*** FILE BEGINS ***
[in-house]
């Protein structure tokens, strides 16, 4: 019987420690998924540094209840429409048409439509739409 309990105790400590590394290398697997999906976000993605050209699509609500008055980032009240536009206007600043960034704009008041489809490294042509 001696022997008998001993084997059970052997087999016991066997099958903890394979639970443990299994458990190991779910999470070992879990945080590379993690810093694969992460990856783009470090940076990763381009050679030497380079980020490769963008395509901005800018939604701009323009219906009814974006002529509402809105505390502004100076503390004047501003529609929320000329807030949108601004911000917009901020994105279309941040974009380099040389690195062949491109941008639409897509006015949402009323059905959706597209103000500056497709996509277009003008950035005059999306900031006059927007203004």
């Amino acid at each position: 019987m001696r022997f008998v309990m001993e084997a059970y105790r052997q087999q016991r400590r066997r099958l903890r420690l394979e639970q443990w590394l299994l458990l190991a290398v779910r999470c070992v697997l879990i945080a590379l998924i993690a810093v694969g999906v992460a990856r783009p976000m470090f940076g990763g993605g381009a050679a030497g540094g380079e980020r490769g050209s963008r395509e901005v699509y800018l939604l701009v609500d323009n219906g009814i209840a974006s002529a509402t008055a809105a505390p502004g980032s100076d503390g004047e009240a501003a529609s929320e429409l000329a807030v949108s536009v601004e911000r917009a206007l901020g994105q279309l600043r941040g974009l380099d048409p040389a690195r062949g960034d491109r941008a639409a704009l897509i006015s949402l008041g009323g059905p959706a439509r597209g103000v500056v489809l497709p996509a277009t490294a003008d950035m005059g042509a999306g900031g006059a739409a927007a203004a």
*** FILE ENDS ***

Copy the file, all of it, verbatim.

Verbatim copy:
[in-house]
């Protein structure tokens, strides 16, 4: 019987420690998924540094209840429409048409439509739409 309990105790400590590394290398697997999906976000993605050209699509609500008055980032009240536009206007600043960034704009008041489809490294042509 001696022997008998001993084997059970052997087999016991066997099958903890394979639970443990299994458990190991779910999470070992879990945080590379993690810093694969992460990856783009470090940076990763381009050679030497380079980020490769963008395509901005800018939604701009323009219906009814974006002529509402809105505390502004100076503390004047501003529609929320000329807030949108601004911000917009901020994105279309941040974009380099040389690195062949491109941008639409897509006015949402009323059905959706597209103000500056497709996509277009003008950035005059999306900031006059927007203004």
């Amino acid at each position: 019987m001696r022997f008998v309990m001993e084997a059970y105790r052997q087999q016991r400590r066997r099958l903890r420690l394979e639970q443990w590394l299994l458990l190991a290398v779910r999470c070992v697997l879990i945080a590379l998924i993690a810093v694969g999906v992460a990856r783009p976000m470090f940076g990763g993605g381009a050679a030497g540094g380079e980020r490769g050209s963008r395509e901005v699509y800018l939604l701009v609500d323009n219906g009814i209840a974006s002529a509402t008055a809105a505390p502004g980032s100076d503390g004047e009240a501003a529609s929320e429409l000329a807030v949108s536009v601004e911000r917009a206007l901020g994105q279309l600043r941040g974009l380099d048409p040389a690195r062949g960034d491109r941008a639409a704009l897509i006015s949402l008041g009323g059905p959706a439509r597209g103000v500056v489809l497709p996509a277009t490294a003008d950035m005059g042509a999306g900031g006059a739409a927007a203004a």